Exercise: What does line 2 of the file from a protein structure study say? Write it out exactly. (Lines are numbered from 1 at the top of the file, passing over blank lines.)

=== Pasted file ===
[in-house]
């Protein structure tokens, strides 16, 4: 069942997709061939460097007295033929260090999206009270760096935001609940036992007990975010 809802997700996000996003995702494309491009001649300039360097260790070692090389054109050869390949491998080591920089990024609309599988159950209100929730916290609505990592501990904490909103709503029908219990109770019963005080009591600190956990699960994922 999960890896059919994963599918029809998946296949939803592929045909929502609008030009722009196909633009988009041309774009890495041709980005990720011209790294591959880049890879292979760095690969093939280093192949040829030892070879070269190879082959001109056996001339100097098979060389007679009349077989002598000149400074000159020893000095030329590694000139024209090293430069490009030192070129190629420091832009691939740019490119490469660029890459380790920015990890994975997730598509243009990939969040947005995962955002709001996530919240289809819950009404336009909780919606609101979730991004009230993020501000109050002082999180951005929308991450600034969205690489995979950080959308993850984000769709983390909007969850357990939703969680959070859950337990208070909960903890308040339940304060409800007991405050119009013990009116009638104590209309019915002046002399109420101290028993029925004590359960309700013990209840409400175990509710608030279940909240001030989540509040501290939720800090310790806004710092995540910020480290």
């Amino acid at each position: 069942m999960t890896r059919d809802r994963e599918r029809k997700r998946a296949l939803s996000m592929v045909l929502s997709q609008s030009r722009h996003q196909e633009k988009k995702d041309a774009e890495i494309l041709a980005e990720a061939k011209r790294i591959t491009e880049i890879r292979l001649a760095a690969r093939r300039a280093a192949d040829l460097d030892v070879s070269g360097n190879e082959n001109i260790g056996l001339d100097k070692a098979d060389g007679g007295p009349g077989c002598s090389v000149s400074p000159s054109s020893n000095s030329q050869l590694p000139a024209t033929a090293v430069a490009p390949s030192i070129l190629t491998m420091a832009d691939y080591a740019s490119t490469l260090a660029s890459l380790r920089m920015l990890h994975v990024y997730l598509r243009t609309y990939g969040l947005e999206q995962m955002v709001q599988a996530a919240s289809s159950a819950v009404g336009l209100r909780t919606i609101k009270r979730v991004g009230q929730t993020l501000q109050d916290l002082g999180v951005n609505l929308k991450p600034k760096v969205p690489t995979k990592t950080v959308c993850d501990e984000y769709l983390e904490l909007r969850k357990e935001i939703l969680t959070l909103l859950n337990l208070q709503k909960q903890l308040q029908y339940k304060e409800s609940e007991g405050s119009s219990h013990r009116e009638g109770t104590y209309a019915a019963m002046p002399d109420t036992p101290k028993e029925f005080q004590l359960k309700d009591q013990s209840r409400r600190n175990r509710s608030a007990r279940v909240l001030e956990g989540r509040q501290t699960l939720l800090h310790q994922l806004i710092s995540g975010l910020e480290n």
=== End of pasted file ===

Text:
């Protein structure tokens, strides 16, 4: 069942997709061939460097007295033929260090999206009270760096935001609940036992007990975010 809802997700996000996003995702494309491009001649300039360097260790070692090389054109050869390949491998080591920089990024609309599988159950209100929730916290609505990592501990904490909103709503029908219990109770019963005080009591600190956990699960994922 999960890896059919994963599918029809998946296949939803592929045909929502609008030009722009196909633009988009041309774009890495041709980005990720011209790294591959880049890879292979760095690969093939280093192949040829030892070879070269190879082959001109056996001339100097098979060389007679009349077989002598000149400074000159020893000095030329590694000139024209090293430069490009030192070129190629420091832009691939740019490119490469660029890459380790920015990890994975997730598509243009990939969040947005995962955002709001996530919240289809819950009404336009909780919606609101979730991004009230993020501000109050002082999180951005929308991450600034969205690489995979950080959308993850984000769709983390909007969850357990939703969680959070859950337990208070909960903890308040339940304060409800007991405050119009013990009116009638104590209309019915002046002399109420101290028993029925004590359960309700013990209840409400175990509710608030279940909240001030989540509040501290939720800090310790806004710092995540910020480290």